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MIL insisting we get together during covid for Christmas. I'm pregnant and high risk.


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My mother in law is doing the whole guilt trip to my husband about getting together during Christmas.  Her husband is a hospital worker and other family member is at school all day where there are positive cases.  My husband just told me that she wants to get together tomorrow and exchange gifts and have "family time'.  My husband originally thought we would just exchange gifts outside and that would be that.  Now my MIL is doing the guilt trip.  It didn't help that my husband told his mother that we are going to my parents for Christmas.  The only reason why we are going there is because they are quarantining for 2 weeks and getting covid tests ahead of time.  I am also getting a covid test before we go there.  My husband failed to tell is mother that part (about my parents quarantining) and now the drama/jealousy has started.  I want to tell her myself, but wouldn't know how to approach it because I have not been involved in the Christmas conversation to begin with (which also frustrates me).  If my parents were not able to quarantine, they would absolute not want us coming there and putting out health at risk.  I wish my MIL felt the same way, but it seems to always be about her interest.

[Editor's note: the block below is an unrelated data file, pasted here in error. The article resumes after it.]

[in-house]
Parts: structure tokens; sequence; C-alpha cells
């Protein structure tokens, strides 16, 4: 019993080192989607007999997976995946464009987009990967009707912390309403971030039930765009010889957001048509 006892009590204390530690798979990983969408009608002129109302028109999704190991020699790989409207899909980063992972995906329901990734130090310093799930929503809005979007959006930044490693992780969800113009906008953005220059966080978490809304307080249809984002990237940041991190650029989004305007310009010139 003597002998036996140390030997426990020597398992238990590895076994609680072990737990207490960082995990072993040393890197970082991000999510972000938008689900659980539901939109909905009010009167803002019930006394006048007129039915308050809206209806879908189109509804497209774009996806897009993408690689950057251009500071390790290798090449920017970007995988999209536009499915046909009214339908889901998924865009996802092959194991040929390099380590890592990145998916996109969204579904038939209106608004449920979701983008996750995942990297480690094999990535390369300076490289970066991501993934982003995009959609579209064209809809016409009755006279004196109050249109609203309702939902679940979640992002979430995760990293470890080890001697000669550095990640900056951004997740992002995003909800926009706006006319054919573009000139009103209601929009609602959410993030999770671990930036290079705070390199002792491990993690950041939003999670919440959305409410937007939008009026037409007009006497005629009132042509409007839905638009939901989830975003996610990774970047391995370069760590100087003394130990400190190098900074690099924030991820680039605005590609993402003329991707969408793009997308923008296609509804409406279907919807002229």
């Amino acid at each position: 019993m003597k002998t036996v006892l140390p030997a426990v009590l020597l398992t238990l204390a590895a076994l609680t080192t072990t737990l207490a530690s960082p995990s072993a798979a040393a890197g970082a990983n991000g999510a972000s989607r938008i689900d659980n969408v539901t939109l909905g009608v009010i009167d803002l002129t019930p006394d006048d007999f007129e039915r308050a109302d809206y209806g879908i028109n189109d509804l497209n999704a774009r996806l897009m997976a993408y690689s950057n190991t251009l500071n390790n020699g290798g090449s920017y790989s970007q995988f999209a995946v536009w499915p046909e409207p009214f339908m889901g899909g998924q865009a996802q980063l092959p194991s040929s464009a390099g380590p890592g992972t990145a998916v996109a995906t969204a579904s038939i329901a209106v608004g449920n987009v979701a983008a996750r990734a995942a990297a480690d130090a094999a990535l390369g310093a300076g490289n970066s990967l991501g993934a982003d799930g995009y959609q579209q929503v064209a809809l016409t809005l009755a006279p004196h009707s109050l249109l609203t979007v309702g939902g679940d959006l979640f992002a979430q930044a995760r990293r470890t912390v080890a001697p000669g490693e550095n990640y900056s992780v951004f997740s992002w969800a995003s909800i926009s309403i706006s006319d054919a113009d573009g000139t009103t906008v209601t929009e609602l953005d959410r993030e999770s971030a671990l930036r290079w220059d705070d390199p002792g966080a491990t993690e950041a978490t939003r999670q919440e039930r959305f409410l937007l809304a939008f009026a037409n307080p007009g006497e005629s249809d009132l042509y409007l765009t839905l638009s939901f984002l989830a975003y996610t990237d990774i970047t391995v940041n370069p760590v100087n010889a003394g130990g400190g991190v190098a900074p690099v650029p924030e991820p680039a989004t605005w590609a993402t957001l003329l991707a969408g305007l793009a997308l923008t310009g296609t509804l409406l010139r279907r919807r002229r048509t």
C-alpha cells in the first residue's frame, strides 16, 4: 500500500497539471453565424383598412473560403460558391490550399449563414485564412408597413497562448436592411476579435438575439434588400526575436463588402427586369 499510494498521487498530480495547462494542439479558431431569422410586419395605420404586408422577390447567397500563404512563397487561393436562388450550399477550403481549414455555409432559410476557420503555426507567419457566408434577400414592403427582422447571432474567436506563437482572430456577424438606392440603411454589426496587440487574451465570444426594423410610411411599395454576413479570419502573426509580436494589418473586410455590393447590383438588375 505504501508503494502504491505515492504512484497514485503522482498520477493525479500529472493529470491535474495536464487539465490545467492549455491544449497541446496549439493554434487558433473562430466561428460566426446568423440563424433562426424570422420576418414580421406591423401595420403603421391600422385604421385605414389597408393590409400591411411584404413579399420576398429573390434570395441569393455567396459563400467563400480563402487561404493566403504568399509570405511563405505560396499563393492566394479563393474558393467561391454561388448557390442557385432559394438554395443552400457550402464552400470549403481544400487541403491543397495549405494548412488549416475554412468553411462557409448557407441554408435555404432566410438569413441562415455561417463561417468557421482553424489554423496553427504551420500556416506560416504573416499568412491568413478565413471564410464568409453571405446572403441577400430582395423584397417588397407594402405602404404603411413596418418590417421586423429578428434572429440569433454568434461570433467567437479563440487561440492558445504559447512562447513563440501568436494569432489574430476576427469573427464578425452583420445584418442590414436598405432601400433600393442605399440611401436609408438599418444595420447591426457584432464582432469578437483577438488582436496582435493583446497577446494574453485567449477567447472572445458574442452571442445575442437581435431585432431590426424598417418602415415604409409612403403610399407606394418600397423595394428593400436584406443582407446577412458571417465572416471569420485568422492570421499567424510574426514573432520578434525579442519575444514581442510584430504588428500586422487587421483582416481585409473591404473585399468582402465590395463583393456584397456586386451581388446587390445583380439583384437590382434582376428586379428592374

On top of all this I am pregnant after 7 years of infertility.  I had to do IVF.  That is a whole other story.  My MIL has been radio silent throughout my entire struggle and IVF process.  No support.  She recently wrote a post on facebook about the importance of social distancing during these times, not just because of deaths, but because of putting people at risk who have long term health conditions or who are PREGNANT!  I don't get it.  She won't take her own advice.

I guess I am just venting, but if anyone has advice, please let me know.  I want to stand up for myself and talk to her.  But we don't talk much and we have not talked at all about Christmas (it has only been through my husband), so I feel awkward randomly saying something.

My husband left the whole situation unresolved, which is also frustrating.  I guess he and my MIL will make the decision for everyone tomorrow, which seems inappropriate.  I want to have a voice without being the bitch.

Thanks for listening.

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Just don't go. It's that simple. Family invitations are not subpoenas. You don't need a long drawn out talk with your MIL. You don't need covid debates. You don't need to bring up past resentment

I haven't seen or spoken to my MIL in 9+ years.  And after a few years, my hubs has finally identified how she manipulates situations to get a response, and to stop enabling her behavior.  I wouldn't

Liz, I have heard that IVF is very complicated and very expensive. Congratulations on being pregnant! I have been following a similar journey with a broadcaster on a radio show out of Atlanta. And she